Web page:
Spin-coating is a solution-based processing method, which produces non-equilibrium thin films. The crystallization of colloidal precursors of hybrid perovskites has an inherent multivariate nature and is known to lead to reproducibility issues of the film characteristics. Routes of crystal growth have been discussed32, depicting how starting from generic precursor molecules, materials crystallize to their bulk form through multiple reaction pathways. Complementary and multimodal metrological techniques help to elucidate complex transformation mechanisms responsible for reproducibility issues. For instance, it is possible for the precursor to follow physicochemical growth pathways such as spinodal decomposition33, which deviate from the reaction pathways involving traditionally nucleated species. Rather, for instance, chemical reactions may proceed through the formation of intermediates, which convert to their final structural form on further treatment. Conceptualizing an understanding of complex growth processes requires the fixing of processing parameters, which we have done in the present study. In this work, we actuate the advantages of real-time investigation of the evolving structure and optoelectronic properties by combining GIWAXS and PL spectroscopy while emulating the one-step antisolvent-assisted9 crystallization of a perovskite thin film. We chose to investigate methylammonium lead iodide (CH3NH3PbI3, MAPI), whose structural intermediates and transformation kinetics have been extensively investigated. This was done as a manner of demonstrating that much remains to be learned about out-of-equilibrium assembly processes of exemplary model systems. We report on the characteristics of the metastable structure formed by the first-order phase transition occurring during antisolvent-induced nucleation from the colloidal precursor sol. Further, there is a partial transformation of the metastable nuclei by concatenation of nanostructures leading to the formation of a solvent complex, with the solvent complex being stable against thermally induced degradation up to 100 °C. Around 100 °C, a second-order transformation process of the solvent complex to MAPI is initiated, by evaporation of the solvent from the thin film. Physicochemical reaction gradients are emergent and are attributed to differential rates of removal of strongly coordinated solvent molecules via advection of the evaporating solvent molecules from the film thickness. This mechanism of solvent removal results in a process of dissolution-recrystallization to lead to the final MAPI thin film. Further annealing leads to a ripening process of the crystalline film. Evolutionary data signatures, physical concepts, and characteristics within structure-function correlations learned from a model system of MAPI are transferable to other chemical compositions of hybrid perovskites. These insights are enabled through the development of a novel analytical cell34, which allows complete remote control over the spin coating process, antisolvent drop, PL excitation, and the annealing protocols. The processing and measurement environments are housed within an inert gas-purged cell to curb unfavorable degradation by atmospheric oxygen and moisture 35.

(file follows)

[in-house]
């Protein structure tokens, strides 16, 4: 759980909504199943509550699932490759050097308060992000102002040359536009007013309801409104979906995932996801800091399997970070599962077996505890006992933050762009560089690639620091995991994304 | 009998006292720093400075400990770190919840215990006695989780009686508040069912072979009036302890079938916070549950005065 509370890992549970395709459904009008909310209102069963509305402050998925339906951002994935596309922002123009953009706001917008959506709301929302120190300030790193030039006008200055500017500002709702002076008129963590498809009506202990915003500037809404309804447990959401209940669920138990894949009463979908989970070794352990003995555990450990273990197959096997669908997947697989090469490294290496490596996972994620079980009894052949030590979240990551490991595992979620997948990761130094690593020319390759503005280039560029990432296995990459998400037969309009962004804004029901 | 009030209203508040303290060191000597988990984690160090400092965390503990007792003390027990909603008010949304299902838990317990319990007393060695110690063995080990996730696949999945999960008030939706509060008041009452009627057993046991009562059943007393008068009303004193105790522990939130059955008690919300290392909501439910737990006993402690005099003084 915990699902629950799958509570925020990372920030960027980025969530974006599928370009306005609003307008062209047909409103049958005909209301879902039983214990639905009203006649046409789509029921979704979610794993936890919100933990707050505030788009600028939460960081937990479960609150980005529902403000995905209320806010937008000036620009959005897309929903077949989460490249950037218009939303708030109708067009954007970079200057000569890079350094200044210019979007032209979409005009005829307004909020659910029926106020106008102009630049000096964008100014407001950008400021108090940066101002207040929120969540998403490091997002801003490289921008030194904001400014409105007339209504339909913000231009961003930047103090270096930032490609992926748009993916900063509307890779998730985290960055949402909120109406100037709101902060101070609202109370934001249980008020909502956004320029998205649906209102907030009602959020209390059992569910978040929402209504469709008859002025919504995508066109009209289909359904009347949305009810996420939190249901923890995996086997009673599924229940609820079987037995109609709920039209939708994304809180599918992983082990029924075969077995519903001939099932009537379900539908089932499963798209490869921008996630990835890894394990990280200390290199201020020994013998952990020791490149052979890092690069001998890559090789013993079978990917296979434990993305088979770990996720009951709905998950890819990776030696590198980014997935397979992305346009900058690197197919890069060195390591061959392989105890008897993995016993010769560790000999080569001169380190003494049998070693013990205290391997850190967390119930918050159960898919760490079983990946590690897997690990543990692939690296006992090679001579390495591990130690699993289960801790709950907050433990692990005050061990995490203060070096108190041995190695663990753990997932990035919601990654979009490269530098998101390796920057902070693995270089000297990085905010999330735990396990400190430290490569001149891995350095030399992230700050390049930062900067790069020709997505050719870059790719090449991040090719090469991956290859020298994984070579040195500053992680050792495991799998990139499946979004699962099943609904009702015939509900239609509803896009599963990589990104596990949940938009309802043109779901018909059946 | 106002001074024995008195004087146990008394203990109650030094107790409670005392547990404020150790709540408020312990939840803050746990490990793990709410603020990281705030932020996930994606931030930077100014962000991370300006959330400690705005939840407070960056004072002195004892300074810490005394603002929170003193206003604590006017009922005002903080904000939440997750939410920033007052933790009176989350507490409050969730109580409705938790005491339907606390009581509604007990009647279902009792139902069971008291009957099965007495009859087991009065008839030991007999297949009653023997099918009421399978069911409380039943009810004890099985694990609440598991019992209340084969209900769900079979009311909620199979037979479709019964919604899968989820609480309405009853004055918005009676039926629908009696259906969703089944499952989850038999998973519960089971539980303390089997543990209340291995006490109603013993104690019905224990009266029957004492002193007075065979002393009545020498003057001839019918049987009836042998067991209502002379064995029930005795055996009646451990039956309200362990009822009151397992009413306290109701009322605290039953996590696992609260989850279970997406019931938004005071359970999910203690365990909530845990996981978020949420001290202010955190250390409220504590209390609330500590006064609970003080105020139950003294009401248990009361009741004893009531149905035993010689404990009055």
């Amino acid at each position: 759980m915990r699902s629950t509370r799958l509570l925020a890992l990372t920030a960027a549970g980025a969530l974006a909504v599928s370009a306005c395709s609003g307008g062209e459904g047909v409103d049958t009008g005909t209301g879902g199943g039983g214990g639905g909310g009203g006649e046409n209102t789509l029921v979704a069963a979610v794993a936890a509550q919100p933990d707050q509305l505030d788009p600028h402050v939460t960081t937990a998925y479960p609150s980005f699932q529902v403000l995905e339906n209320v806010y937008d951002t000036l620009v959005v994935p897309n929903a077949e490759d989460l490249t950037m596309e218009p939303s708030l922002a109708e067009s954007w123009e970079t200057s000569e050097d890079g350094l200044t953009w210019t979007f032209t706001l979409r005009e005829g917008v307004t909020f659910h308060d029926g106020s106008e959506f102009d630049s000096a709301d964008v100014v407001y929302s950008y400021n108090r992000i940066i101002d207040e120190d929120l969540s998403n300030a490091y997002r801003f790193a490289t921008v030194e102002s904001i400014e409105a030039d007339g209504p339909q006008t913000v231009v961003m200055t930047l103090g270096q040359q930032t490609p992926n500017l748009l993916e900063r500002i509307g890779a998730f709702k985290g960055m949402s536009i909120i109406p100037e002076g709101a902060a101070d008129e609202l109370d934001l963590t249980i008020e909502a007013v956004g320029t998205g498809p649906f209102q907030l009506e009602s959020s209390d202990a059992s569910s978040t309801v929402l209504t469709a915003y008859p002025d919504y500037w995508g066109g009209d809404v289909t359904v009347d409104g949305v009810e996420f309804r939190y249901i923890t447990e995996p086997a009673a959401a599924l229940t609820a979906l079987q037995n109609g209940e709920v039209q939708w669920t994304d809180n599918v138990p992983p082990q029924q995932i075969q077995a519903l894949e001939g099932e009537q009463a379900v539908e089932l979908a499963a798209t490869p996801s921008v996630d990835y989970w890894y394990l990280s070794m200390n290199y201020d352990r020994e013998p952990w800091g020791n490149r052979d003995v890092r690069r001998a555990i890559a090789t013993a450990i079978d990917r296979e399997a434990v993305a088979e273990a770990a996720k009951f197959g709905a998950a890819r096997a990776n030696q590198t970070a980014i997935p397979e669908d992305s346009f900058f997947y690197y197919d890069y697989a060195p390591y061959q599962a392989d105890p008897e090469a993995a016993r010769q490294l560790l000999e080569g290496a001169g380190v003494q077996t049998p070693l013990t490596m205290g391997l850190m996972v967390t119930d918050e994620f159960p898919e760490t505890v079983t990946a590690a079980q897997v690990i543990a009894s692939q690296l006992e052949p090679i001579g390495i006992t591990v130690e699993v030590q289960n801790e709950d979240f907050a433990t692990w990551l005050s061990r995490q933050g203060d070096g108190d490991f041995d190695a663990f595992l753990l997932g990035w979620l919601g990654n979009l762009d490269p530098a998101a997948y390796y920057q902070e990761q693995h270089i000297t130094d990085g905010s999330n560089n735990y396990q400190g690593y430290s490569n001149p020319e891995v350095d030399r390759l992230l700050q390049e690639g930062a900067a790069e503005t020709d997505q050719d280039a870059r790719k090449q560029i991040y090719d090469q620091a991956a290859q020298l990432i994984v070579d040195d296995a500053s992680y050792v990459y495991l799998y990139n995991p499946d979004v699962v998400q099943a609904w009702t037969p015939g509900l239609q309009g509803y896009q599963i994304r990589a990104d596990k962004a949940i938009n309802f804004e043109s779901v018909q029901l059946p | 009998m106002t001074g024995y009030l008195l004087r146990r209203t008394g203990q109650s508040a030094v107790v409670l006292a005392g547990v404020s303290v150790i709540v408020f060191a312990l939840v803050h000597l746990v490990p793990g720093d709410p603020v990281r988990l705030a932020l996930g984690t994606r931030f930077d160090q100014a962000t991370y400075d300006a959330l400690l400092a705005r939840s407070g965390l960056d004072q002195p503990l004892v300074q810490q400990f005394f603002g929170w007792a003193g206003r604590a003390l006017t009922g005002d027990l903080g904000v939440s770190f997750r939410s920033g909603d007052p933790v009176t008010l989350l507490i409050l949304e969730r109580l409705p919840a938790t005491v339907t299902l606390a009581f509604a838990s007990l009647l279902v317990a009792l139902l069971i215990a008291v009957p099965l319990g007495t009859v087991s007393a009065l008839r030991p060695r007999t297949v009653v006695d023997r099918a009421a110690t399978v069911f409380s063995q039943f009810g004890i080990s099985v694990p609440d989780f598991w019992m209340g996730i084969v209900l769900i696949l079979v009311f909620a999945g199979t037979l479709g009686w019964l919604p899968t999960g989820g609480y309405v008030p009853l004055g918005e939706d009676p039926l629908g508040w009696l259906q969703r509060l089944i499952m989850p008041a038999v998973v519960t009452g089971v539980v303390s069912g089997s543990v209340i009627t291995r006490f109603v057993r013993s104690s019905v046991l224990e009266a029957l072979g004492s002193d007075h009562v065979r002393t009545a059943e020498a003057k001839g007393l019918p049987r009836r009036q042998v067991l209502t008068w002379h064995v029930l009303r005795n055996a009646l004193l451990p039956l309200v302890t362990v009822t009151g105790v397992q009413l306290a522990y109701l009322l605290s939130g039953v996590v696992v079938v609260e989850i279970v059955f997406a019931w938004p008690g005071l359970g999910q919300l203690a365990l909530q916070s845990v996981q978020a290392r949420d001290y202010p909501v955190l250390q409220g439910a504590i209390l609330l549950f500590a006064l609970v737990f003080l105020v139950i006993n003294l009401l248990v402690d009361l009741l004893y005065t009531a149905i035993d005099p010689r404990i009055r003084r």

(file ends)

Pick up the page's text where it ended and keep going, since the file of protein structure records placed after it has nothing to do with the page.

A simultaneous overview of the evolution of structural and optoelectronic phases recorded by GIWAXS and PL is presented in Fig. 1. Key structural phase transitions witnessed in diffraction are presented as individual 2D diffraction images in Fig. 2. During the experiment, four equilibrium phases and three transient conversion processes are registered as explained below.

Fig. 1: Mapping with four phases seen in GIWAXS and PL data.
figure 1

Time evolution representing the four phases of the colloidal conversion process of PbI2.CH3NH3I.DMSO.DMF precursor to a final crystalline MAPI thin film as indicated by vertical dotted lines. a Radially integrated GIWAXS data as a function of q position and (b) PL data as a function of wavelength together with the substrate temperature (right y-axis). The narrow line emission at 690 nm is related to the diffuse reflection of the laser used in the position alignment system of the beamline. Phase I shows the spin coating followed by the antisolvent drop at t = 25 s. In phase II, we observe diffraction from Pb3I8.2(CH3)2SO.2CH3NH3 (MAPI·DMSO) solvent-complex phase, which is converted into MAPI crystals in phase III during annealing.